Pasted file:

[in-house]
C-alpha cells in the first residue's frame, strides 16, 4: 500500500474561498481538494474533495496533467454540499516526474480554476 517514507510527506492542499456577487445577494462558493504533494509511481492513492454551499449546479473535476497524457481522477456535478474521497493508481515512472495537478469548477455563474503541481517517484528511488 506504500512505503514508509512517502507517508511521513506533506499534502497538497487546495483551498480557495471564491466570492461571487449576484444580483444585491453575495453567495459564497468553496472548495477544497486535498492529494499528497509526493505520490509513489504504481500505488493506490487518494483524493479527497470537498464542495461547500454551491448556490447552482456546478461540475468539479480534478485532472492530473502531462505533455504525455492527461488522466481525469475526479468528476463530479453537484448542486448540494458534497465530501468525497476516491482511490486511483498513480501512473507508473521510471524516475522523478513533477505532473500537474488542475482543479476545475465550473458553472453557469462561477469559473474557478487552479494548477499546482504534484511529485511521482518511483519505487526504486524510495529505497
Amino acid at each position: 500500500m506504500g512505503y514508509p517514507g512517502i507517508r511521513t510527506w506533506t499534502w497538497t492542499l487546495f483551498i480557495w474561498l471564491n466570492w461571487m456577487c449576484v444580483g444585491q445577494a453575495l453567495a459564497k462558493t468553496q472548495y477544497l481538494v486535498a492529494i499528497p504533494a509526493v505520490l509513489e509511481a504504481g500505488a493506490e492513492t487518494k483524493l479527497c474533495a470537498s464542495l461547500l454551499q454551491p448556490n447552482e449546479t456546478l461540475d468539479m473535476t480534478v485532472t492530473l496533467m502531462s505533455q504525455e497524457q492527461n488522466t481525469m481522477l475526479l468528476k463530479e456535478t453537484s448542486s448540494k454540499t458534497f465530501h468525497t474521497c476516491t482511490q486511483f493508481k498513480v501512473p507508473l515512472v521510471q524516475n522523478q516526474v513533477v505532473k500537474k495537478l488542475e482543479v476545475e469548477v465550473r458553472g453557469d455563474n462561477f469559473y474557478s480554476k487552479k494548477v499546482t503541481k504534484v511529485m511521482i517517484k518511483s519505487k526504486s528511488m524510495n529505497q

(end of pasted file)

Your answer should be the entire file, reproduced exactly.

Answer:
[in-house]
C-alpha cells in the first residue's frame, strides 16, 4: 500500500474561498481538494474533495496533467454540499516526474480554476 517514507510527506492542499456577487445577494462558493504533494509511481492513492454551499449546479473535476497524457481522477456535478474521497493508481515512472495537478469548477455563474503541481517517484528511488 506504500512505503514508509512517502507517508511521513506533506499534502497538497487546495483551498480557495471564491466570492461571487449576484444580483444585491453575495453567495459564497468553496472548495477544497486535498492529494499528497509526493505520490509513489504504481500505488493506490487518494483524493479527497470537498464542495461547500454551491448556490447552482456546478461540475468539479480534478485532472492530473502531462505533455504525455492527461488522466481525469475526479468528476463530479453537484448542486448540494458534497465530501468525497476516491482511490486511483498513480501512473507508473521510471524516475522523478513533477505532473500537474488542475482543479476545475465550473458553472453557469462561477469559473474557478487552479494548477499546482504534484511529485511521482518511483519505487526504486524510495529505497
Amino acid at each position: 500500500m506504500g512505503y514508509p517514507g512517502i507517508r511521513t510527506w506533506t499534502w497538497t492542499l487546495f483551498i480557495w474561498l471564491n466570492w461571487m456577487c449576484v444580483g444585491q445577494a453575495l453567495a459564497k462558493t468553496q472548495y477544497l481538494v486535498a492529494i499528497p504533494a509526493v505520490l509513489e509511481a504504481g500505488a493506490e492513492t487518494k483524493l479527497c474533495a470537498s464542495l461547500l454551499q454551491p448556490n447552482e449546479t456546478l461540475d468539479m473535476t480534478v485532472t492530473l496533467m502531462s505533455q504525455e497524457q492527461n488522466t481525469m481522477l475526479l468528476k463530479e456535478t453537484s448542486s448540494k454540499t458534497f465530501h468525497t474521497c476516491t482511490q486511483f493508481k498513480v501512473p507508473l515512472v521510471q524516475n522523478q516526474v513533477v505532473k500537474k495537478l488542475e482543479v476545475e469548477v465550473r458553472g453557469d455563474n462561477f469559473y474557478s480554476k487552479k494548477v499546482t503541481k504534484v511529485m511521482i517517484k518511483s519505487k526504486s528511488m524510495n529505497q